Stogie Guys Free Newsletter

Subscribe today for a chance to win great cigar prizes:

Presented by:

Stogie Commentary: Older, Wiser, Better?

18 Jun 2009

Aged cigars are hot these days, and not just Cubans. Retailers offer them for sale. Magazines rate them. Board posts extol their virtues. I find it to be a fascinating topic, in large part because it is so wide open. Experts often disagree over key points, and no one can assure you that holding on to any particular cigar will result in improvement.

AgingMy own aging efforts are haphazard. The way it usually happens is I’ll ignore or forget some cigar or other and, after a while—voila!—it’s got some age on it. A recent example was a Tatuaje Havana VI Verocu No. 2  that had somehow escaped my notice for about a year and a half. When I smoked it recently, I could only wish I had more: The flavors remained just as distinct but somehow deeper. Time in the humidor had rounded the pepper and spice to perfection.

A different route led to another extraordinary aged Tatuaje. I got together the other night with Stogie Guy colleague Patrick M in Ybor City for a few hours, and he graciously gave me several beautiful cigars, including a two-year-old Tat from a cabinet he’d bought that had been resting at a retailer. It was sublime, one of the best cigars I’ve had the pleasure of smoking.

Interestingly, both are rolled by Don Pepin Garcia, who isn’t a big proponent of aging. I reflected on that the other night when I lit up another Pepin creation, a box-pressed 601 Blue Robusto fresh from the seller. The 601 line is one of my favorites, though I’d probably rank the Blue as my least favorite of the four. Not this stick, though. It was head of the class—full of flavor, changing as it burned and highly tasty. I cannot imagine it would get better with age.

Interestingly, I’d smoked a larger vitola Blue that was more than year old just a few weeks earlier. I wasn’t particularly impressed with what aging had wrought. And to keep it even more interesting, Patrick A had a considerably different experience with a 15-month-old Blue Toro that he wrote about last month.

So what’s the conclusion? Well, you can probably draw your own. For me, there are at least three: (1) It’s difficult, if not impossible, to gauge beforehand how specific cigars will age and how you will react to them; (2) Like most aspects of enjoying cigars, personal taste plays a large a role in judging aged sticks; and (3) Don’t go overboard on aging. It’s another aspect of the hobby and another way to find great smoking experiences. But it isn’t the only way.

For more information, you can find exclusive write-ups about our experiences aging cigars in the new email newsletter. Sign up today if you haven’t done so already.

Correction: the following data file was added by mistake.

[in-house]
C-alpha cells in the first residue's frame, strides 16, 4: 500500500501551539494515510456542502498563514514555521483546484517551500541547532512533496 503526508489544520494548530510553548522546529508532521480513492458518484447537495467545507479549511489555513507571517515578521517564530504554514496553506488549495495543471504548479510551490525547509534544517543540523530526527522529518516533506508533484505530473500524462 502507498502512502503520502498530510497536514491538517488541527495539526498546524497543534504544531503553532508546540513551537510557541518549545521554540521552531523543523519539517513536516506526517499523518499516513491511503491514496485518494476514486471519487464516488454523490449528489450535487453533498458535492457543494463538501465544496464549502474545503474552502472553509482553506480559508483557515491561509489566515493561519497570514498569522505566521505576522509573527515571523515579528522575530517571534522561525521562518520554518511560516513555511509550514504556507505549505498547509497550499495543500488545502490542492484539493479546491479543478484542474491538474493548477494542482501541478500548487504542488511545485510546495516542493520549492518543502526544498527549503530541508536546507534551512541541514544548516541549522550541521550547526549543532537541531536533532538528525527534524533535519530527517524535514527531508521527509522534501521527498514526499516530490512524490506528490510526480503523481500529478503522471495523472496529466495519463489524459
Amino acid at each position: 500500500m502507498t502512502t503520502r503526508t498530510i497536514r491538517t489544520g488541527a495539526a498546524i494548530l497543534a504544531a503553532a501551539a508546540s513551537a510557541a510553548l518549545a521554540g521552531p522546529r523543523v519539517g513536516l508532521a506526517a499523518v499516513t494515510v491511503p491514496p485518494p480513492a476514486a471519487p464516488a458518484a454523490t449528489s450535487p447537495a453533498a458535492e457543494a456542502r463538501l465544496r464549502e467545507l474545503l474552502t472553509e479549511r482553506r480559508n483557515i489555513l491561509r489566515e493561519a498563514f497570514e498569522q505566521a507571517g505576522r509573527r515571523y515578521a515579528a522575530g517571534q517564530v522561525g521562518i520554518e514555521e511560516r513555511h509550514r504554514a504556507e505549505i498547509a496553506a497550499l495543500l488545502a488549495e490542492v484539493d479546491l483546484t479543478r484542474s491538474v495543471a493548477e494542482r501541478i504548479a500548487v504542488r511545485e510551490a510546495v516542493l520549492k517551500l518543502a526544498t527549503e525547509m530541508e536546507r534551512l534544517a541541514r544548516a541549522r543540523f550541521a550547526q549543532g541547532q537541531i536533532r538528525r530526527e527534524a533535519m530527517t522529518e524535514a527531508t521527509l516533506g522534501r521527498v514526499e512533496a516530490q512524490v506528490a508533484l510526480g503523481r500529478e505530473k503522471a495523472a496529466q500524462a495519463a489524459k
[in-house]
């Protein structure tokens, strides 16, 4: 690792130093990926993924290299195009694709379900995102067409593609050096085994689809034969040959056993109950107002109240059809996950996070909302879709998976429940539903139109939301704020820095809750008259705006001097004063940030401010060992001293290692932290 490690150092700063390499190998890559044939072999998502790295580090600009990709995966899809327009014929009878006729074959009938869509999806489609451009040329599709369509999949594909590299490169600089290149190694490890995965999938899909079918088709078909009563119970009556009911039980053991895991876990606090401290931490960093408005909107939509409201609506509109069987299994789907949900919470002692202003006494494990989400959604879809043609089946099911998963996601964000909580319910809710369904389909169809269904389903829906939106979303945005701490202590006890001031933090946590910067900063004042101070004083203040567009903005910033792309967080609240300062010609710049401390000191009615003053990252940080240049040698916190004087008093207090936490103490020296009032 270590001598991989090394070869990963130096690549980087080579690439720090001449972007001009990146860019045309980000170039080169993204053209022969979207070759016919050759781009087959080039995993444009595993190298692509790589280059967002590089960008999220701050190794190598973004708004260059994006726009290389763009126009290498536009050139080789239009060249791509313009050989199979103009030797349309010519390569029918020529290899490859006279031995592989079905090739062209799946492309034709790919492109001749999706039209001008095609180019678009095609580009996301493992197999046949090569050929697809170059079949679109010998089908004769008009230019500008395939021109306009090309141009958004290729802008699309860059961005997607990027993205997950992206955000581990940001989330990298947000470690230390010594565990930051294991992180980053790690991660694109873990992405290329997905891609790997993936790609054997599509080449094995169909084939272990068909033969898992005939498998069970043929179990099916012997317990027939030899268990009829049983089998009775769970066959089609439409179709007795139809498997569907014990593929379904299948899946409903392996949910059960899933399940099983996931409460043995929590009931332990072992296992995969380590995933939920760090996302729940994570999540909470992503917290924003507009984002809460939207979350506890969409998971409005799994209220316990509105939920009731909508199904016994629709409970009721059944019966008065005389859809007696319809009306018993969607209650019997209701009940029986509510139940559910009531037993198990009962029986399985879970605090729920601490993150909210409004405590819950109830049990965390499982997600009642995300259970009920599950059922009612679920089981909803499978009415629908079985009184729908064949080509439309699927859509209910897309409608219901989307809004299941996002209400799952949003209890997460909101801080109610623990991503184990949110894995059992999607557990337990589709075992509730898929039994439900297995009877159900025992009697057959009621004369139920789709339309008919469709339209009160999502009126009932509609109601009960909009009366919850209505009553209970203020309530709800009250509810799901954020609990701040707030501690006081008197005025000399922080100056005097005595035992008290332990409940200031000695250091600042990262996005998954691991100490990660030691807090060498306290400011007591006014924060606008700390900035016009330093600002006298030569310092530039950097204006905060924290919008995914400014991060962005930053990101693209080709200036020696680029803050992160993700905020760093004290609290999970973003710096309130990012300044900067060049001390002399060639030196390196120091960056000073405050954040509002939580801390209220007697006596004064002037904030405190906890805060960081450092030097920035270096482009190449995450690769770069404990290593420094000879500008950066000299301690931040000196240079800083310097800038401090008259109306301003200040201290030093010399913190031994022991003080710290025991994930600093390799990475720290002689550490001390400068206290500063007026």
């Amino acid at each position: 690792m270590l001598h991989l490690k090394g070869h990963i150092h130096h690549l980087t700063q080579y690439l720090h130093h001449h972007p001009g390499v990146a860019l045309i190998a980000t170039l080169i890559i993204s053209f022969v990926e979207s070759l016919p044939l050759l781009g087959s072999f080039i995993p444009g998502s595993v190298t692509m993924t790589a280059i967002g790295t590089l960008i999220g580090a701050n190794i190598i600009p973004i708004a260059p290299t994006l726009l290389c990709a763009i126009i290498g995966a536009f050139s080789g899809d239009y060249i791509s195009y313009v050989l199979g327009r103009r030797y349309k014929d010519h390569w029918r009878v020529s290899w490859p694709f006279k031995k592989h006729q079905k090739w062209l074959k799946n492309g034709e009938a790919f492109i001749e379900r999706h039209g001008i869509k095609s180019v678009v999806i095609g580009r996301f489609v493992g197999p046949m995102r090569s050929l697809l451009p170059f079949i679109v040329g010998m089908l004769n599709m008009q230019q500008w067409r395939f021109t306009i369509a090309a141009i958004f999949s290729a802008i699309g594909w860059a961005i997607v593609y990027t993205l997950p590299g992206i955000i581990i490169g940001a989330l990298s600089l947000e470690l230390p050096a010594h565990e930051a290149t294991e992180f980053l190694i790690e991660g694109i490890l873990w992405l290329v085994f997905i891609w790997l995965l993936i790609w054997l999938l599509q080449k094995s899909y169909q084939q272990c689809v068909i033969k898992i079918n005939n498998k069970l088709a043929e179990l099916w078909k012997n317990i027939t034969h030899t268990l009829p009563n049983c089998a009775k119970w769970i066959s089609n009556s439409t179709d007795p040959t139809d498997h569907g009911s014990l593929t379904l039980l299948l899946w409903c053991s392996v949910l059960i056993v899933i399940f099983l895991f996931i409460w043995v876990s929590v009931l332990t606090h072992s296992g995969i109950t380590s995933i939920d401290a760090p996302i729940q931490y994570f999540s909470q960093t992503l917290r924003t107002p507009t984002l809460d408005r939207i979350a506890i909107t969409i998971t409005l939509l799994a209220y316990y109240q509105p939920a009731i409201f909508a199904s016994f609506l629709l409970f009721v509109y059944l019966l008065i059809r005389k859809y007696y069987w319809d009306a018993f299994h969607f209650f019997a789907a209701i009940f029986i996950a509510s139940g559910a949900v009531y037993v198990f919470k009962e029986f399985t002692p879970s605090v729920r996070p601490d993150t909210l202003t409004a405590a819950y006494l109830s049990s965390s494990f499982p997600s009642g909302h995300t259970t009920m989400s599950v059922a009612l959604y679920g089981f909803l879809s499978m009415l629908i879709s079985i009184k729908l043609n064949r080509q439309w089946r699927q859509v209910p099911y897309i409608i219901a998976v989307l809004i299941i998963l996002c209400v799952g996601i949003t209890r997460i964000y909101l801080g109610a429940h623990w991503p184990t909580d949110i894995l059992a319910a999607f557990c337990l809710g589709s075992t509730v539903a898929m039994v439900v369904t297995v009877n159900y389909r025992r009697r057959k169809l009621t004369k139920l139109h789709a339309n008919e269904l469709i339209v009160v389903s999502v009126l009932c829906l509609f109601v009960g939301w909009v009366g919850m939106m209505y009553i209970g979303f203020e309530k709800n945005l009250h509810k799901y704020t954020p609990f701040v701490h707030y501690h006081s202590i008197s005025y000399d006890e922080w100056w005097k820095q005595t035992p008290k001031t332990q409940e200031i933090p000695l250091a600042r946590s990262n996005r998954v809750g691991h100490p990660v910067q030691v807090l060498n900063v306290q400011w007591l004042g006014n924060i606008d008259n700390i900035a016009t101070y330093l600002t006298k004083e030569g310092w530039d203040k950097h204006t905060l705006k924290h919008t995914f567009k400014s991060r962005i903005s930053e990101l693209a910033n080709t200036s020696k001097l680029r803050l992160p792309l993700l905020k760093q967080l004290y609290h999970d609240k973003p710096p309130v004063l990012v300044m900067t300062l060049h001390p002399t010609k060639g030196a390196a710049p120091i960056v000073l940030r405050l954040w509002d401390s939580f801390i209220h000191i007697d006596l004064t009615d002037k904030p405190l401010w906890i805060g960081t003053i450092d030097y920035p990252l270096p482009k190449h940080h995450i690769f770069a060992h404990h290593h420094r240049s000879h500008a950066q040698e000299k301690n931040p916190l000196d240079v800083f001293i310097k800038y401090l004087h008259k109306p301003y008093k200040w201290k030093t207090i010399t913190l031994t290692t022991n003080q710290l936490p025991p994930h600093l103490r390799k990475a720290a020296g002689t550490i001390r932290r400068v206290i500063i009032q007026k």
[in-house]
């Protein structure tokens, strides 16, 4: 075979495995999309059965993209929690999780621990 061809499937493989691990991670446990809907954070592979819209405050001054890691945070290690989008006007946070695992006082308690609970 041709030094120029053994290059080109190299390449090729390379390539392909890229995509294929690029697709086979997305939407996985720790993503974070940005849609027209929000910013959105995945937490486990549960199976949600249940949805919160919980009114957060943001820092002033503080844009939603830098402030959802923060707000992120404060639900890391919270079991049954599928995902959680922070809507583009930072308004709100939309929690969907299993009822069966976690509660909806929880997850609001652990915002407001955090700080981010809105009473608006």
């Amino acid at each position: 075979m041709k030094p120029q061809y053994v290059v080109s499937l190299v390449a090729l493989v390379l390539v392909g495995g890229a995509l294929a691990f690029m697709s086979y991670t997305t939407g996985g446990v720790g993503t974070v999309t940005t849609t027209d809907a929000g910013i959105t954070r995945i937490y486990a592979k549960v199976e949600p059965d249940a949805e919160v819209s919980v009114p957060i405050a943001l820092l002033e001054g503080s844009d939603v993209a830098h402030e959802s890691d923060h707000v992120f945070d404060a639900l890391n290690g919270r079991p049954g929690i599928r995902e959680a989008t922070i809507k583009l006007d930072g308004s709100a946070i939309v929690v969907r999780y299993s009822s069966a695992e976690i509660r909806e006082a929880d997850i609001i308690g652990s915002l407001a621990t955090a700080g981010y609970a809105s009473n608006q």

George E

photo credit: Cuban Crafters

7 Responses to “Stogie Commentary: Older, Wiser, Better?”

  1. furious Thursday, June 18, 2009 at 2:37 am #

    Great article, George. In my experience, young cigars that possess flavors of strong tobacco that gather strength with a slight ammonia or acidic edge in the final third generally indicate a good candidate for aging. Conversely, if the stick is bland and lacks the above-mentioned nuances, then aging usually does not help.

    Perhaps with a stronger flavor profile, age not only mellows it out, but it provides an additional dimension that is rather hard to describe. In a bland cigar, this aging dimension simply may not be detectable. Anyway, it is a fascinating topic.

  2. Franky D Thursday, June 18, 2009 at 3:38 am #

    I love your insight, George, which seems to be written with the wisdom that can only come from a seasoned brother of the leaf. Keep up the good work…I look forward to your next commentary.

  3. George E. Thursday, June 18, 2009 at 4:48 am #

    Thanks for the kind words!

  4. cigarfan Thursday, June 18, 2009 at 10:58 am #

    My experience is that robust flavors fade with age, while more delicate ones are highlighted. If you like bold flavors, fresh is probably better. If you’re after complexity and don’t mind a milder cigar, age can be a wonderful thing.

  5. Marcus Thursday, June 18, 2009 at 12:10 pm #

    Great article George. My past experience has shown that a cigar with a little too much pepper or one that has a little too much of an edge usually benefits from six to twelve months of ageing. Beyond that, each cigar brand and size is a unique aging experience.

  6. Ahmed Thursday, June 18, 2009 at 4:10 pm #

    great writting george. I agree with cigar fan. But for a reason or another i age cigars for very long time, i have a box of monte roburto EL from year 00 that look just perfect to be enjoyed but i didnt yet. Good luck

  7. Dino Tuesday, March 9, 2010 at 9:29 pm #

    Increidble. is great.